Human machine interfaces are expanding their role, moving from basic control panels to gateways where operators can see and respond to alarms, check component health and safeguard the company’s computer networks. At the same time, HMIs are using higher resolution displays to allow users to see more useful information.
These technical advances will help operators and managers improve efficiency in their facilities while providing a central point where they can get more information and perform more jobs. What should you expect from HMIs when looking at your next equipment upgrade or acquisition?
HMI Trends to Watch
Consider the following six areas where HMIs are making significant advances.
Bigger, sharper displays. “High-resolution monitors allow operators to see more information, so it’s easier to understand what’s being shown,” says Lee Cheung, Product Marketing Engineer at Mitsubishi Electric Automation. “For example, operators can see fluid level changes, study animations with flow meter, and access changing data points so they can see how parameters are changing over time.”
Intuitive alarms. Another major change for operators is the trend toward intuitive alarms. These alerts aren’t just designed to be easy to understand. They also provide a lot more information than flashing lights or the often-confusing error codes of the past.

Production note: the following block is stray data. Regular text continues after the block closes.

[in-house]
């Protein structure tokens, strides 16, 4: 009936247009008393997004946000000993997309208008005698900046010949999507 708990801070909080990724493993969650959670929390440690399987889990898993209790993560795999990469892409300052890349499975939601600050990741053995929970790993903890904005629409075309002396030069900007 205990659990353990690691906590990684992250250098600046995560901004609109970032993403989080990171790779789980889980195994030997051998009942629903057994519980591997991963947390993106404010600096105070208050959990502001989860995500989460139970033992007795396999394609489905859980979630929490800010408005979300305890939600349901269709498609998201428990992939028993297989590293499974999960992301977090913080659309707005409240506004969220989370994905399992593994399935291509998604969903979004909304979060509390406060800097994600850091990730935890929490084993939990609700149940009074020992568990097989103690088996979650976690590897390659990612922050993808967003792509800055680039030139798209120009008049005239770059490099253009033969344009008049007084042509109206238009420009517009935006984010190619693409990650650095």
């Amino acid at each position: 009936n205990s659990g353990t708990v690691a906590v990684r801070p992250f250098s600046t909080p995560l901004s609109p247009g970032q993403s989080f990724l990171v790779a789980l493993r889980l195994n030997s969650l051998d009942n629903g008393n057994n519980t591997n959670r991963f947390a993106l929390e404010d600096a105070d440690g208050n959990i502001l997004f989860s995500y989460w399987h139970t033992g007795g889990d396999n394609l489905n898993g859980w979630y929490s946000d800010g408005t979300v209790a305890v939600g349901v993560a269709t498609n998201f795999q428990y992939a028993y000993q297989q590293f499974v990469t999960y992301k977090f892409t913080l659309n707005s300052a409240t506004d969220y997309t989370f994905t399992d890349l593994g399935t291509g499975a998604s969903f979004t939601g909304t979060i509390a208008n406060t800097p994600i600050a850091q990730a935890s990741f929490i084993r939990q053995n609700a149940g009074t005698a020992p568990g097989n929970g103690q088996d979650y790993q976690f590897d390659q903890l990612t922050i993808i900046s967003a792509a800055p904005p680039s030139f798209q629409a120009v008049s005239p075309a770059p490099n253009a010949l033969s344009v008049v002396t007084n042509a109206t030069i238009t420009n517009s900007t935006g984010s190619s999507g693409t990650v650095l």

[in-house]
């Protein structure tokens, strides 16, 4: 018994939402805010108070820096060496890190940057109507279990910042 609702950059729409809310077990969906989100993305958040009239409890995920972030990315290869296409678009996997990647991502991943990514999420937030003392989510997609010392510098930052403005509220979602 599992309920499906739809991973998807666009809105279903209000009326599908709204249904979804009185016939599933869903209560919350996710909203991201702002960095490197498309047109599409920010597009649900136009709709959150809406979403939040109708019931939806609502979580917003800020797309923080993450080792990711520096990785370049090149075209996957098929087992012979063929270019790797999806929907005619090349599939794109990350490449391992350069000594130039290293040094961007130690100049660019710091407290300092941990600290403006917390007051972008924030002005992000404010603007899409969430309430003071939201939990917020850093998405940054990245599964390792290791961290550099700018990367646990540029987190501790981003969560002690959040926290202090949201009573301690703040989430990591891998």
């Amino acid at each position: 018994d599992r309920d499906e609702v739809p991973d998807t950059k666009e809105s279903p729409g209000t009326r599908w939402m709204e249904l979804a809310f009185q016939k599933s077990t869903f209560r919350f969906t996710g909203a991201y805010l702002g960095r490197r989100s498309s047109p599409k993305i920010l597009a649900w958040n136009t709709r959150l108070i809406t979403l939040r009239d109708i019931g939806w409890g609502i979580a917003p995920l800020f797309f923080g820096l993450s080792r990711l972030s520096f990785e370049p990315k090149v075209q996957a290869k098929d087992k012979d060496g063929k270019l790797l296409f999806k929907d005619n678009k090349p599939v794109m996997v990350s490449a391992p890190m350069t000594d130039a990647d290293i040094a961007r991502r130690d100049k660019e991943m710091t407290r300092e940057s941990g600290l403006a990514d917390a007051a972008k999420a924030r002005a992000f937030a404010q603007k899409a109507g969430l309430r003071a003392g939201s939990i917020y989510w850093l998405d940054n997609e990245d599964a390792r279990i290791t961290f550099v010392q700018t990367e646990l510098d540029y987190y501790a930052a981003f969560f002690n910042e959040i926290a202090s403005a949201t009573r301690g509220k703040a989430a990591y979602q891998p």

“When alarms happen, operators can check the HMI to see the severity of the alarm, identify in which area it occurred and even pinpoint the exact location within the machine. The machine can keep track of the time of error occurrence, along with data that preceded the alarm,” notes Cheung.
Yet another trend will further ease the workload for operators. Alarms aren’t just becoming easier to understand, they also are decreasing in number. Many messages will be sent from the machine directly to technicians and others who need to examine when problems arise.
“Alerts can now be pushed out to engineers or specialists,” Cheung says. “Alerts can also be sent directly to maintenance, so operators don’t need to stop what they’re doing to notify maintenance every time there’s an alarm message.”
Predictive capabilities. These improved interactions between humans and machines aren’t the only way that HMIs are expanding their capabilities. HMIs also are helping equipment makers and users move into the world of predictive maintenance, in which digital systems monitor operating parameters to determine when components may be nearing a failure point.
HMIs can now display alerts that are tied to the health status of components within the equipment. Such integration allows maintenance staffs to predict when repairs are needed rather than waiting until a machine breaks down. With this information, technicians arrange timetables for repairs so they can replace components before faults occur. Another benefit of predictive maintenance is the ability to better manage the inventory of replacement parts.
Easier upgrades on legacy equipment. Intuitive alarms can be installed with just a software upgrade, so this functionality can be added to any HMI. Assuming the hardware has the necessary capabilities, it’s fairly straightforward to upgrade existing equipment with these new features. HMI software with the desired alerts and alarms can be downloaded over networks or by using USB ports. On many systems, USB ports are located on the front of the HMI, so users don’t even have to open cabinets to install new software. Updates transferred over industrial networks are equally seamless.